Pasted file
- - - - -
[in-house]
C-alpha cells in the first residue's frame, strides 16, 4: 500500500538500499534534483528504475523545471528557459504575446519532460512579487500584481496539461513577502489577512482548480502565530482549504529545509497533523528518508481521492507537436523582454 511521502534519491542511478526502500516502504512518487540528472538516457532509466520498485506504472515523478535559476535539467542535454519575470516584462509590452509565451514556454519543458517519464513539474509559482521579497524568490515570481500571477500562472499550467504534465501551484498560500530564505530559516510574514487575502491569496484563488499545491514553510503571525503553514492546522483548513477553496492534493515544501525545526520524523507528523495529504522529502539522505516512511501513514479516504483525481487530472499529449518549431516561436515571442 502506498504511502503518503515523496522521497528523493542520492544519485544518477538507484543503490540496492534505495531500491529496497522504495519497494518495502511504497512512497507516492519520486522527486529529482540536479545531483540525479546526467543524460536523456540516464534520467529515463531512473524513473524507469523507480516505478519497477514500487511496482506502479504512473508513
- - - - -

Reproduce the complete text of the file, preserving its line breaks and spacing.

[in-house]
C-alpha cells in the first residue's frame, strides 16, 4: 500500500538500499534534483528504475523545471528557459504575446519532460512579487500584481496539461513577502489577512482548480502565530482549504529545509497533523528518508481521492507537436523582454 511521502534519491542511478526502500516502504512518487540528472538516457532509466520498485506504472515523478535559476535539467542535454519575470516584462509590452509565451514556454519543458517519464513539474509559482521579497524568490515570481500571477500562472499550467504534465501551484498560500530564505530559516510574514487575502491569496484563488499545491514553510503571525503553514492546522483548513477553496492534493515544501525545526520524523507528523495529504522529502539522505516512511501513514479516504483525481487530472499529449518549431516561436515571442 502506498504511502503518503515523496522521497528523493542520492544519485544518477538507484543503490540496492534505495531500491529496497522504495519497494518495502511504497512512497507516492519520486522527486529529482540536479545531483540525479546526467543524460536523456540516464534520467529515463531512473524513473524507469523507480516505478519497477514500487511496482506502479504512473508513